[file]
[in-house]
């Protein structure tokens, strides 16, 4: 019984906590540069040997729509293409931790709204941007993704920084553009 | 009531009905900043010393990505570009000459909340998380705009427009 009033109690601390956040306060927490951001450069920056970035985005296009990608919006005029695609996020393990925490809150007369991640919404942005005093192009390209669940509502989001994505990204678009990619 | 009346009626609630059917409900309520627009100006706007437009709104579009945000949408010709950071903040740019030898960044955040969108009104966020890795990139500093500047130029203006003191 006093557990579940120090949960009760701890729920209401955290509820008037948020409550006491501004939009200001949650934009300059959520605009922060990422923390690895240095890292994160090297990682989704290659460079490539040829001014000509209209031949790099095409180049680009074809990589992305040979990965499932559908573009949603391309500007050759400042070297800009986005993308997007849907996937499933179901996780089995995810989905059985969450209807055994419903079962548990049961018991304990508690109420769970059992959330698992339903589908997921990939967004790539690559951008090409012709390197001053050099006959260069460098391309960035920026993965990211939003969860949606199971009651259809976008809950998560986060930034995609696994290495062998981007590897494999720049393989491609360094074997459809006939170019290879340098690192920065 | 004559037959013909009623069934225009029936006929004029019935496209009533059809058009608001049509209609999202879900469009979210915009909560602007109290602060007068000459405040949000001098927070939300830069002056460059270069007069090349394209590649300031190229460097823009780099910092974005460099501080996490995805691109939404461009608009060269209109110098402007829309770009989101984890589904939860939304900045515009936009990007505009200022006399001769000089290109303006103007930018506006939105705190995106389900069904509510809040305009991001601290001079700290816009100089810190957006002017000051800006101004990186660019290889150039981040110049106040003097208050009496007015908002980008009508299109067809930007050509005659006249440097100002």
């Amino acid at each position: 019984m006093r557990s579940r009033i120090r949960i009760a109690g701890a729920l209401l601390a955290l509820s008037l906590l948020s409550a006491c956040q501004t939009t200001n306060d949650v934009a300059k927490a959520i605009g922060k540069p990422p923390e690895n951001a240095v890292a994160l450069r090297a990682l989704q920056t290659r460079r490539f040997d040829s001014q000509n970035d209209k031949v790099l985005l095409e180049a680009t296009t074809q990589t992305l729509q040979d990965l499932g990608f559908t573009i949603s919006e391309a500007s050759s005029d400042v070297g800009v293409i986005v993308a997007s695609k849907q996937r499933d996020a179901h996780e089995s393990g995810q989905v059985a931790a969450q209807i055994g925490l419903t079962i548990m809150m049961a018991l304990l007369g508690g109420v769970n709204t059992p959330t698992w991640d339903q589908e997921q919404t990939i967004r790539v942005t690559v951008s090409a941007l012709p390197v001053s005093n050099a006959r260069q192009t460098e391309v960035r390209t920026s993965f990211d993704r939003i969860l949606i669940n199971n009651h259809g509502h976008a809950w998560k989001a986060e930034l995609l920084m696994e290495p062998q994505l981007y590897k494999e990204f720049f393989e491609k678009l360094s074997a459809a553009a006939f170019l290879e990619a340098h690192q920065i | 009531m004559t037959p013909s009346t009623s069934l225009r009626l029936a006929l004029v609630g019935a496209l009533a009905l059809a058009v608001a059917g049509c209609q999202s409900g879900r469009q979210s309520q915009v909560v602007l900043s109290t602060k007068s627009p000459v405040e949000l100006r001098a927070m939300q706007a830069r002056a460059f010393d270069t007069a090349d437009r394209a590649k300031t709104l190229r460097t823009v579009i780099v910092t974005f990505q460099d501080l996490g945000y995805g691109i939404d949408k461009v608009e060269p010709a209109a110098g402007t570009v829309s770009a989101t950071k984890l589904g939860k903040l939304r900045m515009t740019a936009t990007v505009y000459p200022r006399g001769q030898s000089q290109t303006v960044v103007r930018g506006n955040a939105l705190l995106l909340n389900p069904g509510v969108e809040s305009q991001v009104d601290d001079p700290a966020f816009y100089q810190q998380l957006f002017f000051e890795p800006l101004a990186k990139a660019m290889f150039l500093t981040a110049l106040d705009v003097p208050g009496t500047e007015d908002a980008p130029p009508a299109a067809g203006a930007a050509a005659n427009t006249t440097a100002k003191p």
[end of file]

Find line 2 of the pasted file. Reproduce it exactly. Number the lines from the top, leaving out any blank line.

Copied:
């Protein structure tokens, strides 16, 4: 019984906590540069040997729509293409931790709204941007993704920084553009 | 009531009905900043010393990505570009000459909340998380705009427009 009033109690601390956040306060927490951001450069920056970035985005296009990608919006005029695609996020393990925490809150007369991640919404942005005093192009390209669940509502989001994505990204678009990619 | 009346009626609630059917409900309520627009100006706007437009709104579009945000949408010709950071903040740019030898960044955040969108009104966020890795990139500093500047130029203006003191 006093557990579940120090949960009760701890729920209401955290509820008037948020409550006491501004939009200001949650934009300059959520605009922060990422923390690895240095890292994160090297990682989704290659460079490539040829001014000509209209031949790099095409180049680009074809990589992305040979990965499932559908573009949603391309500007050759400042070297800009986005993308997007849907996937499933179901996780089995995810989905059985969450209807055994419903079962548990049961018991304990508690109420769970059992959330698992339903589908997921990939967004790539690559951008090409012709390197001053050099006959260069460098391309960035920026993965990211939003969860949606199971009651259809976008809950998560986060930034995609696994290495062998981007590897494999720049393989491609360094074997459809006939170019290879340098690192920065 | 004559037959013909009623069934225009029936006929004029019935496209009533059809058009608001049509209609999202879900469009979210915009909560602007109290602060007068000459405040949000001098927070939300830069002056460059270069007069090349394209590649300031190229460097823009780099910092974005460099501080996490995805691109939404461009608009060269209109110098402007829309770009989101984890589904939860939304900045515009936009990007505009200022006399001769000089290109303006103007930018506006939105705190995106389900069904509510809040305009991001601290001079700290816009100089810190957006002017000051800006101004990186660019290889150039981040110049106040003097208050009496007015908002980008009508299109067809930007050509005659006249440097100002």